Two Sessions 2021: China Plans to Beef Up Laws to Combat Foreign Sanctions
China will speed up legislation on foreign sanctions and interference during the next year, the head of the country’s top lawmaking body said Monday in a speech that also stressed Beijing’s commitment to quelling social unrest in Hong Kong.
Speaking at major political meetings in Beijing, Li Zhanshu, the chairman of the Standing Committee of the National People’s Congress (NPC), said China would accelerate new laws to combat foreign sanctions, interference and “long-arm jurisdictions.”
Beijing would “enrich its legal toolbox for responding to challenges and guarding against risks, while pushing for the formation of comprehensive legal and regulatory systems on foreign affairs,” he said.
Despite not mentioning the United States, the speech is likely a pointed rebuke to Washington. Relations between the world’s two largest economies have withered dramatically since 2018 after the U.S. imposed tariffs and trade barriers on certain Chinese goods.
The two sides have also clashed over China’s handling of the Covid-19 pandemic, its crackdown on pro-democracy protests in Hong Kong and alleged rights abuses in Northwest China’s Xinjiang Uygur autonomous region, which Beijing denies.
Echoing previous comments from top Chinese officials, Li said Beijing aims to “uphold constitutional and legal order” in Hong Kong and “unswervingly” protect national sovereignty and security in the former British colony.
China will “crush forces advocating for Hong Kong independence, make sure patriots govern Hong Kong, and provide legal safeguards to maintain Hong Kong’s long-term prosperity and stability,” he added.
China’s government is expected to ratify changes to Hong Kong’s election laws this week that would give Beijing more control over the semiautonomous territory’s political system.
Laying out China’s broader legislative agenda for the coming year, Li said the country would “continue to implement and strengthen” laws on public health, national security, economic modernization and technological innovation.
The latter topic received significant airplay, with Li stressing the need for “timely follow-up research” on the digital economy, internet finance, artificial intelligence, big data and cloud computing.
Overall, China has provisionally slated 45 legislative bills for approval this year, alongside 20 “preparatory projects,” Li said.
China’s top leadership is convening the “Two Sessions” annual political meetings in Beijing and is expected to ratify the country’s 14th Five-Year Plan later this week.
Attendees have submitted a flurry of policy suggestions to the government, which typically responds to them within a few months. Our previous digest explains the role of this system and outlines several economics and finance proposals. Here’s a roundup of some of the other recommendations.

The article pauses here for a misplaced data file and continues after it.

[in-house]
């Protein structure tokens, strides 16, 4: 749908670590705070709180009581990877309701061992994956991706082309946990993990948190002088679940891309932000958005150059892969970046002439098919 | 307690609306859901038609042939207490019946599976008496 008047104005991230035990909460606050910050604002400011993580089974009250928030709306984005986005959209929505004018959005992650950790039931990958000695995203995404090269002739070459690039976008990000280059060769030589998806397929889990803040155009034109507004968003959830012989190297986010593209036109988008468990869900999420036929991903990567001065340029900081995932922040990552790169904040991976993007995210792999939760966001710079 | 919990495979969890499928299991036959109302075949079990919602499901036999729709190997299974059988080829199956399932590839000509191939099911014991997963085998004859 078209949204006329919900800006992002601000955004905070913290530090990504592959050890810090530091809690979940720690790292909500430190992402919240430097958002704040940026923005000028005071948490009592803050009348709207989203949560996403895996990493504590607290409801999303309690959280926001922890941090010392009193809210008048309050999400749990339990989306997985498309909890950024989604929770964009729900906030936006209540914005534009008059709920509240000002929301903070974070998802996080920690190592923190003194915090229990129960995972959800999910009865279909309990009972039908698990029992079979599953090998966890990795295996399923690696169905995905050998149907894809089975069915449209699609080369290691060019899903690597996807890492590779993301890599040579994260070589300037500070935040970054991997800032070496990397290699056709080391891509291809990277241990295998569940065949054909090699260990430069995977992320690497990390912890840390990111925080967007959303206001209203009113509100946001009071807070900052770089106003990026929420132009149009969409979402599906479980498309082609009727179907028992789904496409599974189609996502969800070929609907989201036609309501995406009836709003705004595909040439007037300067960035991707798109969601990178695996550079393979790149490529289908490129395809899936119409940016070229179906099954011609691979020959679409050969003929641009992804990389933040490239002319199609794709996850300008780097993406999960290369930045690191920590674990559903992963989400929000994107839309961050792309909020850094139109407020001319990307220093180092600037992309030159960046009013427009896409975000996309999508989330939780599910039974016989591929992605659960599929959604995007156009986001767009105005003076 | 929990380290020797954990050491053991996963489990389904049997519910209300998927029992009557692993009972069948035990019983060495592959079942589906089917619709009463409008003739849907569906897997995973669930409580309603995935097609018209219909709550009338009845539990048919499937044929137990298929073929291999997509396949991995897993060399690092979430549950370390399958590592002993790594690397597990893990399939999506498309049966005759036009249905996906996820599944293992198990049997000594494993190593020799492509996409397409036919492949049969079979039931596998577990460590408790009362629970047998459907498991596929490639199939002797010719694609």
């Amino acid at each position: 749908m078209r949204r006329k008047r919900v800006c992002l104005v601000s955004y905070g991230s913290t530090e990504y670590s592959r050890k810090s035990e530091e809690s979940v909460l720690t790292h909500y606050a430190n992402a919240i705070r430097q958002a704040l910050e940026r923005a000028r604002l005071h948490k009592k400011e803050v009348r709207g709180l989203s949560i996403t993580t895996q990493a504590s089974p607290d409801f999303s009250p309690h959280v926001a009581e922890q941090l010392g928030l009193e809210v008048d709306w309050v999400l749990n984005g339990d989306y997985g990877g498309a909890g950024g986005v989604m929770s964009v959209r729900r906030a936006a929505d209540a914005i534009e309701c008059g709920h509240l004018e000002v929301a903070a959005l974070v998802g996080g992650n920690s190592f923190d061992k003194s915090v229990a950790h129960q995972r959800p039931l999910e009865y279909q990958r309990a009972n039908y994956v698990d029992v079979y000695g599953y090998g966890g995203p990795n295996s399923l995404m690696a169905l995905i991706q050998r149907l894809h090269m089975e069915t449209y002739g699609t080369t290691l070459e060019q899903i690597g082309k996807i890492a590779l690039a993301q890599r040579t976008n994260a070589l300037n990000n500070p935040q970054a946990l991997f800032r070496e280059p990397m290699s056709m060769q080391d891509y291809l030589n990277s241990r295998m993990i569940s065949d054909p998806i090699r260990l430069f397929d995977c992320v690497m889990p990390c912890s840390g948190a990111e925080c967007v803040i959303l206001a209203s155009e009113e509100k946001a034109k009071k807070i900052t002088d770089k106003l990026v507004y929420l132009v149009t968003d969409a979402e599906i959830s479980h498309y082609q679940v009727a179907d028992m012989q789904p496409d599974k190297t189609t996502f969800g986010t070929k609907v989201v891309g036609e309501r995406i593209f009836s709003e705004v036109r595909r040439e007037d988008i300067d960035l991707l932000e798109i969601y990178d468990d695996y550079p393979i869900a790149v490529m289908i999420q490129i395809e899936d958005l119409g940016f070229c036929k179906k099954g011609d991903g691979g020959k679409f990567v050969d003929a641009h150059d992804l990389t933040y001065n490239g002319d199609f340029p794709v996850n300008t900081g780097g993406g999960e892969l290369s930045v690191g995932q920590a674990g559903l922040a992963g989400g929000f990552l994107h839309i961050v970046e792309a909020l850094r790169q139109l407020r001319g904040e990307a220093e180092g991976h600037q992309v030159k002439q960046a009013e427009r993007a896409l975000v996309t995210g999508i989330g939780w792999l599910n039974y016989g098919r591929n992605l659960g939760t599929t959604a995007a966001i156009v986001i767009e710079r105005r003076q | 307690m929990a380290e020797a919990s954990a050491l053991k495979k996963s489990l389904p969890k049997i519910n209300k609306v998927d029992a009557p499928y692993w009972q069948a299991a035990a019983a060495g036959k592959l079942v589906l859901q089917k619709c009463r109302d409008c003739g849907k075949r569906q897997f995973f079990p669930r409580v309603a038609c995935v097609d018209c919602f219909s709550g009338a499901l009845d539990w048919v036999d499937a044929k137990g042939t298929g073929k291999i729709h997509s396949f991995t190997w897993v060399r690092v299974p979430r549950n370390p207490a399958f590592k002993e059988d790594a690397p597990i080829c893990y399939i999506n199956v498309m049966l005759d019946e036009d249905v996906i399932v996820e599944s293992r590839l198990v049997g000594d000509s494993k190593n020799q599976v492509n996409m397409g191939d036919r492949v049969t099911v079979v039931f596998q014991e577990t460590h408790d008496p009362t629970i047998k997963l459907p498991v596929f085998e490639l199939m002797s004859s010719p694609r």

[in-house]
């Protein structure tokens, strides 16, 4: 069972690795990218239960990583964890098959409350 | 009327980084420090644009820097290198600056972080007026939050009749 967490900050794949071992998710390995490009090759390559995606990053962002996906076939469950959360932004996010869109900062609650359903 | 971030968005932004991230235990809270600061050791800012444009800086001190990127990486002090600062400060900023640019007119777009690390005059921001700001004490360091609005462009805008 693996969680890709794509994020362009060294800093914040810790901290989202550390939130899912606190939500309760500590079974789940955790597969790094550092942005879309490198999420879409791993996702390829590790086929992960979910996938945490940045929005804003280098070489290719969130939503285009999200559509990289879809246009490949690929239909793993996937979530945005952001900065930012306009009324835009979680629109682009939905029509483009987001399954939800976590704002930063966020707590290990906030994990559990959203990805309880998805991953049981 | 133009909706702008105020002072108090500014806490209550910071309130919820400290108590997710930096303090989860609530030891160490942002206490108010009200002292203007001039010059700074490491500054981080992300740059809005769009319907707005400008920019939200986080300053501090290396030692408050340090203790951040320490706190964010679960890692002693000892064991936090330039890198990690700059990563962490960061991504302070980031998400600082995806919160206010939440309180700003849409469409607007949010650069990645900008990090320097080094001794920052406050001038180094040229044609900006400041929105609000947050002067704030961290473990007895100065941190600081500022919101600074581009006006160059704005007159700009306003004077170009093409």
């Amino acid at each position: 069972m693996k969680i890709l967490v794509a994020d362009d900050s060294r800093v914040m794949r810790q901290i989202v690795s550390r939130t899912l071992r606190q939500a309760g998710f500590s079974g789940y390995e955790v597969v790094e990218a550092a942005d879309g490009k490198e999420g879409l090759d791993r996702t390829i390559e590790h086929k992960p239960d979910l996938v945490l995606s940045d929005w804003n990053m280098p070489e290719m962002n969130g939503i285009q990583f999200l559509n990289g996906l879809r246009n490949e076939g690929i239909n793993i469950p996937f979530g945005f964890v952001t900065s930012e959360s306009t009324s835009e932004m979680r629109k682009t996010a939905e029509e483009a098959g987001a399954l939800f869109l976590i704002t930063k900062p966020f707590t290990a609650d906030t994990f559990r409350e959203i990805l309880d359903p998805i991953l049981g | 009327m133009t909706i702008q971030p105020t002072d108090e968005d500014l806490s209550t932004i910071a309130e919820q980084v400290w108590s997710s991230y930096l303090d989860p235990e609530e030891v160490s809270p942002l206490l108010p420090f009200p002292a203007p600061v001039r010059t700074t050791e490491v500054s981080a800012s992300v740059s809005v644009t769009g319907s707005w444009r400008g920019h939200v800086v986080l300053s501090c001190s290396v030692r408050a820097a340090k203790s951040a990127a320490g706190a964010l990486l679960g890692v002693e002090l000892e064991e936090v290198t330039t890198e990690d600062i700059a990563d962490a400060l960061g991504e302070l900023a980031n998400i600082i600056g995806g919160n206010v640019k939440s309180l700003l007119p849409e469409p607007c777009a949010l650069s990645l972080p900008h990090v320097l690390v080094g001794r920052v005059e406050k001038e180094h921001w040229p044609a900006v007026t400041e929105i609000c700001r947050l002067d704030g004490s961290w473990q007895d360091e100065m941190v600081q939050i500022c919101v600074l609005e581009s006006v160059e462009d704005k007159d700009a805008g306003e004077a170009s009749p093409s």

China should standardize the collection and disclosure of personal information during epidemiological investigations relating to the Covid-19 pandemic, according to a suggestion (link in Chinese) by NPC deputy Cai Weiping, chief doctor of the infectious diseases center at Guangzhou No. 8 People’s Hospital in South China’s Guangdong province.
The recommendation seeks to strike a balance between collecting adequate data about each new Covid-19 case and preventing authorities from publicizing personal information that can have an adverse impact on people’s lives. Currently, local governments are responsible for deciding how much case data they release to the public.
In December, authorities in the southwestern city of Chengdu published the movements of a Covid-19 patient surnamed Zhao who had visited several bars in the two weeks prior to developing symptoms. After Zhao’s home address, phone number and identity card number were posted online, she received a barrage of social media harassment, raising questions over how members of the public were able to trace her identity from the government case data.
China’s government needs to make a slew of regulatory changes to its nascent carbon market so that it can operate as intended, according to a suggestion (link in Chinese) by NPC deputy Wu Xiwei, executive director of state-owned oil giant Sinopec Corp.
Domestic carbon trading is seen as a crucial medium-term strategy to cut China’s greenhouse gas emissions ahead of its 2060 carbon neutrality pledge. Wu’s recommendation lacks specific steps to improve the market, but summarizes a litany of well-worn problems, including a lack of uniform emissions quotas, compliance mechanisms, and storage and offset mechanisms in pilot projects, as well as excessive government intervention.
NPC deputy Yan Zhi has submitted a proposal that China should increase the minimum penalty for child trafficking to 10 years in jail, according to state media reports.
Under China’s Criminal Law, those found guilty of child trafficking face between five and 10 years behind bars. Yan also proposes collecting fingerprints and blood samples from children when registering their identities in a “national online population database.”
China is a major country of origin, destination and transit for illegally trafficked people.
Zhao Xuan, Li Yuan and Wang Jing contributed reporting.
Contact reporter Matthew Walsh (firstname.lastname@example.org) and editor Joshua Dummer (email@example.com)
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